Paul and Nancy McCartney have arrived on the island of St Barts for their now annual holiday there. See loads of pics of them arriving here.
Always loved this – the ultimate Beatles Christmas mashup! Merry Happy Crimble and Gear New Year Everyone!
Over 50 years after getting his MBE, the star, 77, will finally return to Buckingham Palace for a knighthood.
The Rock and Roll Hall of Fame and Museum unveiled an updated Beatles exhibit Thursday, showing off new Fab Four items, including one of John Lennon’s early guitars and the piano Lennon and Paul McCartney used to write “I Want to Hold Your Hand,” “We Can Work It Out,” “Eleanor Rigby” and other iconic songs.
The Beatles display, located in the Rock Hall’s downstairs main exhibition area, also features costumes, instruments, lyric sheets and other Beatles items.
In addition to the two new pieces, the display includes items that are regularly rotated through the museum’s collections, including a suit worn by George Harrison during the Beatles’ 1966 tour and a pair of Ringo Starr drum sticks used in a Sept. 15, 1964. Beatles show at Cleveland’s Public Hall.
The piano was originally owned by the family of Jane Asher, a girlfriend of Paul McCartney. McCartney lived with Asher’s family for a few years. For more click here
FEW of the original venues played by the Beatles still remain – but a little piece of music history will be recreated at one next year.
Lydney Town Hall hosted the Fab Four for a gig on August 31, 1962.
And now one of the top John, Paul, George and Ringo tribute acts – the Mersey Beatles – will Get Back to create the Mop Tops’ magic there, playing exactly the same songs. For more click here.
Blogger Richard Porter is a Beatles tour guide in London. For more on his tours see http://www.beatlesinlondon.com
AN ORIGINAL drawing by John Lennon of a fat budgie that was used for a charity Christmas card in 1965 has sold for more than £22,000.
On 17th December 2010, Paul McCartney played one of the smallest gigs of his career – at the 100 Club in London’s Oxford Street – and I was one of the lucky few to be there.
The 100 Club is just a few hundred metres from Paul’s offices of MPL in Soho Square. At the time, the 100 Club was in danger of closing down, due to high rents and rates. There has been a club at the premises since 1941, and a campaign was launched to help save it. Paul’s son, James, had played there earlier in the year, and at the gig Paul got into talks with the owners about doing a benefit gig.
The gig was at lunchtime on a normal work day, and as we were queuing to get in, people were doing their last minute Christmas shopping in the always busy Oxford Street shops. I’d been to the 100 Club many times before, and seen Beatles tribute bands there – but never thought I’d see a real Beatle there!!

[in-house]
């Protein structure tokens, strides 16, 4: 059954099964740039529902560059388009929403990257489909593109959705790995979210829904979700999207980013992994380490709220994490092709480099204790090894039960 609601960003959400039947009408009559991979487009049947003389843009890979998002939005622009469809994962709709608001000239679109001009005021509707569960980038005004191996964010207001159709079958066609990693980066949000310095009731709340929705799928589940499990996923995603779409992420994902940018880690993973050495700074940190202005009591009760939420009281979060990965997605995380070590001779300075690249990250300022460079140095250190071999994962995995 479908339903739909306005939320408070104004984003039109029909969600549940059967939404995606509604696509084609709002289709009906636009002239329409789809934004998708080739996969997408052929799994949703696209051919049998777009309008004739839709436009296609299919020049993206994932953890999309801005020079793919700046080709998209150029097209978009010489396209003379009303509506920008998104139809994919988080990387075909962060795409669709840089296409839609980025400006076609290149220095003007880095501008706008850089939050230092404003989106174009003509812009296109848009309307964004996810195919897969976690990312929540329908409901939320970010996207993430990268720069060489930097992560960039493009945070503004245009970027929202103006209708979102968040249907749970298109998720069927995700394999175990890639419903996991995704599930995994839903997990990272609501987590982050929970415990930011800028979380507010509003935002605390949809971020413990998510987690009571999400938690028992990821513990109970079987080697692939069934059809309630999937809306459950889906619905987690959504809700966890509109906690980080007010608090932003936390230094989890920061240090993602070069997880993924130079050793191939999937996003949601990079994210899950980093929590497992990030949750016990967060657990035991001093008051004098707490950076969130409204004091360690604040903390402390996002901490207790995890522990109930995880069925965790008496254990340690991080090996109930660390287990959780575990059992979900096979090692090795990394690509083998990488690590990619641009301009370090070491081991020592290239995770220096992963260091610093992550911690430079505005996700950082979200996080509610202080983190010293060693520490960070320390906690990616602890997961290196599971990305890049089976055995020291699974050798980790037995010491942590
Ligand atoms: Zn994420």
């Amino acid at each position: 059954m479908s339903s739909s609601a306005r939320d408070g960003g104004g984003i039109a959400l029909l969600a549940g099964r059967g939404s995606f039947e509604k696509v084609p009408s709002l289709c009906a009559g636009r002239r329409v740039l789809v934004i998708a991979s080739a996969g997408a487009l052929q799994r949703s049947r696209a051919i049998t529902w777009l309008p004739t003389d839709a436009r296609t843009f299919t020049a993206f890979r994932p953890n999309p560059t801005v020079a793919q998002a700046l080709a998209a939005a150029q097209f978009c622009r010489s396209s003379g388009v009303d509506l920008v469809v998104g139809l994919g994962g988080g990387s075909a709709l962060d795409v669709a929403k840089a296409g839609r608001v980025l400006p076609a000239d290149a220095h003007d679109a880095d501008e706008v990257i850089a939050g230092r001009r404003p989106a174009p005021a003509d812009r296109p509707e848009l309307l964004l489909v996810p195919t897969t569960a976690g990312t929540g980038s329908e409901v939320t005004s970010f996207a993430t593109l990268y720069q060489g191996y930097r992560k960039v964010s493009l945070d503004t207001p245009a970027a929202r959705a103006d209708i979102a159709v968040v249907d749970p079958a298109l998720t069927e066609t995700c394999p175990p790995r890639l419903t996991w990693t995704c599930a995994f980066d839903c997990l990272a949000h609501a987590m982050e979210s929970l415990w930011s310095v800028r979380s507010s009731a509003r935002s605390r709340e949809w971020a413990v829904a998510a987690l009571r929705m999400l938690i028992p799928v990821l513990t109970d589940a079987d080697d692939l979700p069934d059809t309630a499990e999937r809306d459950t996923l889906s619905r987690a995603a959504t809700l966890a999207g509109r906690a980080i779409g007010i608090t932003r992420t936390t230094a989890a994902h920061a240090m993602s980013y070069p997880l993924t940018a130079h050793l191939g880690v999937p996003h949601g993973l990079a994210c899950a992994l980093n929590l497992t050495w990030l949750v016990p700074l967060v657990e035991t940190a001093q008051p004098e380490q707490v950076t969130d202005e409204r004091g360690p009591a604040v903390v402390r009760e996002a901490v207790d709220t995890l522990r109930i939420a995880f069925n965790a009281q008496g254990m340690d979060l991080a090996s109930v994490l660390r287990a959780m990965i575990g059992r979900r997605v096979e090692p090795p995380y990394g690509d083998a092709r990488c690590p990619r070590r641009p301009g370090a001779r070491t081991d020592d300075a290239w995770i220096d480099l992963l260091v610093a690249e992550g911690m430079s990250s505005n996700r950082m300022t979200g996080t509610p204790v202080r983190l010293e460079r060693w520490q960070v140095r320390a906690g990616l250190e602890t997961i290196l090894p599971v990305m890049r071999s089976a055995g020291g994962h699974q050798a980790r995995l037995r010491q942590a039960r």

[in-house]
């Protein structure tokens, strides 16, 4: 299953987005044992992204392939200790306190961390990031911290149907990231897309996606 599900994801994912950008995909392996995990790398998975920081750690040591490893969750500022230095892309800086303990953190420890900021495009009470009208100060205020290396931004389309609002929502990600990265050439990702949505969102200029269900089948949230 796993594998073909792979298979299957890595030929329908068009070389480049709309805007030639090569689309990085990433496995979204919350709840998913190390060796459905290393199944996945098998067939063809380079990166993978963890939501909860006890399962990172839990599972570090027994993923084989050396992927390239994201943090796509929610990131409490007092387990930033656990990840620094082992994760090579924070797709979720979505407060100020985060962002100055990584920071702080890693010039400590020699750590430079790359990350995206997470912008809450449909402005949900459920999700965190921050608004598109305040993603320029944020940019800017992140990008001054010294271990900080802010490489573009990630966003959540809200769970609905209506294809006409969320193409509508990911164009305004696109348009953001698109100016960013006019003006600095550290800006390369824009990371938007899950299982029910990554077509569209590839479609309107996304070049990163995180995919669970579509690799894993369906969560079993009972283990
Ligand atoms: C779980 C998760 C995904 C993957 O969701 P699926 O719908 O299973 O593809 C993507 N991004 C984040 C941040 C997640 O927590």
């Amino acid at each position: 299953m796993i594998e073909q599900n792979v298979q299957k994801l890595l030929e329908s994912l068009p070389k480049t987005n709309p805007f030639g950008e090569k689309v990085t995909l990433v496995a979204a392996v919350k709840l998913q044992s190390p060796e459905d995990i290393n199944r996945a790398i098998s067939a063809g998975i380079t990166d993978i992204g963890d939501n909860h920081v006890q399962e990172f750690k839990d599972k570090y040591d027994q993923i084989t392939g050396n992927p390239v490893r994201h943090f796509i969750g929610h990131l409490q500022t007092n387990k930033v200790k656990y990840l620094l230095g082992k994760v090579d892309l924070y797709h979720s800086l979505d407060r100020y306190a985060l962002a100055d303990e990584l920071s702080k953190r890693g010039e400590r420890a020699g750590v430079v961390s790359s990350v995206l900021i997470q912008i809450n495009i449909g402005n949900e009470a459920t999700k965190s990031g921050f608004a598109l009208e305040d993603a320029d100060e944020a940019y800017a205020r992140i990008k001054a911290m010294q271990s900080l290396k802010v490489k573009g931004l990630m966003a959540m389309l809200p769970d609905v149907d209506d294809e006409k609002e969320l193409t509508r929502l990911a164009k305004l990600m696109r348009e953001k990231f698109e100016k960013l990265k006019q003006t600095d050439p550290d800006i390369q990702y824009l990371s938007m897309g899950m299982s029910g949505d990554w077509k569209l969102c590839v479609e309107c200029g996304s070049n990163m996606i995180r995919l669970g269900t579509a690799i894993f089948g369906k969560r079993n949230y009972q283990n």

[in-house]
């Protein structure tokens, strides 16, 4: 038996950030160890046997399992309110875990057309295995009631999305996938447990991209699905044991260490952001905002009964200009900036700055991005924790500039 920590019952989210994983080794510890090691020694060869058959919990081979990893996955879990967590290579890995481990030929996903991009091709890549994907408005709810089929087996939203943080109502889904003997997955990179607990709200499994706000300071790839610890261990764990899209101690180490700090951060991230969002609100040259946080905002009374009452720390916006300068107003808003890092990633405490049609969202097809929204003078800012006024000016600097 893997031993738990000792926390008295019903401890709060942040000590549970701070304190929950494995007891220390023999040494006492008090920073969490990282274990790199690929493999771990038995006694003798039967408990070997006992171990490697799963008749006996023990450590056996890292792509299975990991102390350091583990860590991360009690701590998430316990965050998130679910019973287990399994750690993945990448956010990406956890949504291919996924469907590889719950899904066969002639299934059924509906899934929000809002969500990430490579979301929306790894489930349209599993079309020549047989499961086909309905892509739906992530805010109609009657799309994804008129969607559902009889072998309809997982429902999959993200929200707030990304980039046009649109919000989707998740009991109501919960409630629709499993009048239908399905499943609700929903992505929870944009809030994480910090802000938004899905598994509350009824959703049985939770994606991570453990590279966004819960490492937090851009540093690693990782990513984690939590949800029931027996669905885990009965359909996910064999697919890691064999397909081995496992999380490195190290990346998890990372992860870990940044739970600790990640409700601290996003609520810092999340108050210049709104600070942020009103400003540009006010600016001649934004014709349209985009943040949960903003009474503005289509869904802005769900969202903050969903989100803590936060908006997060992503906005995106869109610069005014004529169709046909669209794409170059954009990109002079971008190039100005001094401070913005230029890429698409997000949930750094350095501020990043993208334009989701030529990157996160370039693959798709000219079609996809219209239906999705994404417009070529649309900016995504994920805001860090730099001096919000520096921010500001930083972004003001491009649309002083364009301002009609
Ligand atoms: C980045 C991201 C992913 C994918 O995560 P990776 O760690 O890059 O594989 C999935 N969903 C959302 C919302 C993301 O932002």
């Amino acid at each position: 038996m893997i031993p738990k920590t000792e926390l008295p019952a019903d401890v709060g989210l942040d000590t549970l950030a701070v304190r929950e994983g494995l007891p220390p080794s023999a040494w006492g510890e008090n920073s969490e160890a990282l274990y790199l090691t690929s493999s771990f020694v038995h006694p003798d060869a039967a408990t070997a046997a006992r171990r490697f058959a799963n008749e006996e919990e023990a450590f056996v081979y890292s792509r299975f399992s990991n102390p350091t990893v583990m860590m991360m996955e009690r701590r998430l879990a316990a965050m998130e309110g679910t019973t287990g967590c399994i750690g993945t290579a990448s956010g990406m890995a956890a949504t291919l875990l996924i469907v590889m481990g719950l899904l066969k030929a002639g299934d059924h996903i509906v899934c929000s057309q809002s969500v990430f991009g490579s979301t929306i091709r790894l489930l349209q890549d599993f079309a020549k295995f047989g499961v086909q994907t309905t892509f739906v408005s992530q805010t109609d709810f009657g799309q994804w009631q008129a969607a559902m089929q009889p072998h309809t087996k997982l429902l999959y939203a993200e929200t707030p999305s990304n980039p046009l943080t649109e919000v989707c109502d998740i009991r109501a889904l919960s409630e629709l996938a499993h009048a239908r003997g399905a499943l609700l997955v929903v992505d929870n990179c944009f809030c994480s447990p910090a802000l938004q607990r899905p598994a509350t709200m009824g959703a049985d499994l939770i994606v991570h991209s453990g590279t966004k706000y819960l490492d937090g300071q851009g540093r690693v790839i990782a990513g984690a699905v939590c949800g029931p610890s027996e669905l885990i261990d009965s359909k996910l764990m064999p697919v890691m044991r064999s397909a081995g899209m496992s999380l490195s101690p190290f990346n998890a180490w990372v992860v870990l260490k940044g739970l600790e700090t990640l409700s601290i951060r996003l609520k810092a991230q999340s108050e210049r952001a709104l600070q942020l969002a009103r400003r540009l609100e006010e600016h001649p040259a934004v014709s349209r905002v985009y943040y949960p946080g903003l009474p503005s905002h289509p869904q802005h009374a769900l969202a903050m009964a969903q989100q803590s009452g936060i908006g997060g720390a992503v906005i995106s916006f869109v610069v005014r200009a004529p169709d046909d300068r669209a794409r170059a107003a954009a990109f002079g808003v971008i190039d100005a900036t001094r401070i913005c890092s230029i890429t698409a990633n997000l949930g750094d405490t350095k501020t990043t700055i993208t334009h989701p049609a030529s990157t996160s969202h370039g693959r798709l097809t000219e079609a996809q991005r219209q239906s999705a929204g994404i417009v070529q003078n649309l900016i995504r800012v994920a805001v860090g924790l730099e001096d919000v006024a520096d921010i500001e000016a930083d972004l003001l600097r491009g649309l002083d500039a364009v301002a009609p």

The gig lasted more than 2 hours, and Paul was in great voice and spirits throughout, often exchanging banter with the audience. He sang many songs he normally doesn’t do live – including ‘Don’t Let the Sun Catch You Crying’ – a staple from the Beatles Hamburg days.
Paul McCartney singing Don't Catch You Crying at the 100 Club
Posted by Richard Porter on Friday, 17 December 2010
Another highlight was a great rendition of Hitch Hike – which was of course a big 60s hit for Marvin Gaye
Paul MCartney singing Marvin Gaye's Hitch Hike at the 100 Club today
Posted by Richard Porter on Friday, 17 December 2010
It was one of the best musical moments of my life, and I’m glad to say, helped save the 100 Club, which is still going strong to this day :>)
Many more videos have been added to the Beatles Vevo Channel today, including ‘Something’ ‘The Balled of John and Yoko’ the Chiswick House version of ‘Paperback Write’ and the Ed Sullivan Show version of ‘Yesterday’. To see them click here
For members of the Official Beatles Fan Club in the 1960s, Christmas was a very special time of year. That’s because season’s greetings from the seminal band arrived in the mail, in the form of a square cardboard-backed envelope. Inside was a recorded message on a flexible phonograph record (or “flexi-disc”) from The Beatles themselves, wishing fans a merry Christmas, in various fascinating and entertaining ways.
“No other piece of mail ever looked like that – I always knew exactly what it was,” remembers renowned Beatles historian Mark Lewisohn. Issued each year from 1963 to 1969, those discs have been repackaged as “The Christmas Records,” due for release by Apple Corps Ltd/Capitol/UMe on December 15. The box set includes 7-inch colored vinyl reproductions of the records, with their associated original picture sleeve art, remastered at Abbey Road Studios by engineers Simon Gibson and Sean Magee, as well as a booklet featuring historical notes from Beatles historian Kevin Howlett.
The living musical legend that is Sir Paul McCartney is in New Zealand.
The former Beatle arrived in Hawke’s Bay early on Thursday morning ahead of his Auckland concert tomorrow night.
In an exclusive interview with Mike Hosking, McCartney gushed about his love for the New Zealand countryside.
“People say to you ‘do you ever get a chance to see the countries and the city’s your playing in. So often the answer is not really. You don’t always get a chance. But [you do] if you get a day off like I had yesterday.”
He also talked about how touring has changed from when he first toured.
“We started out in a van. The change is unbelievable to these days. Your travelling around first class.”
His back catalogue is one of the most extensive in music history, but McCartney said he doesn’t think about his legacy very often.
“I don’t personally think of it too much, but what’s nice is that people will say that to me.”
McCartney also teases what fans can expect from his Mt Smart Stadium concert this weekend.
“I’m trying to make the crowd happy. I don’t want them going away saying that wasn’t worth it.”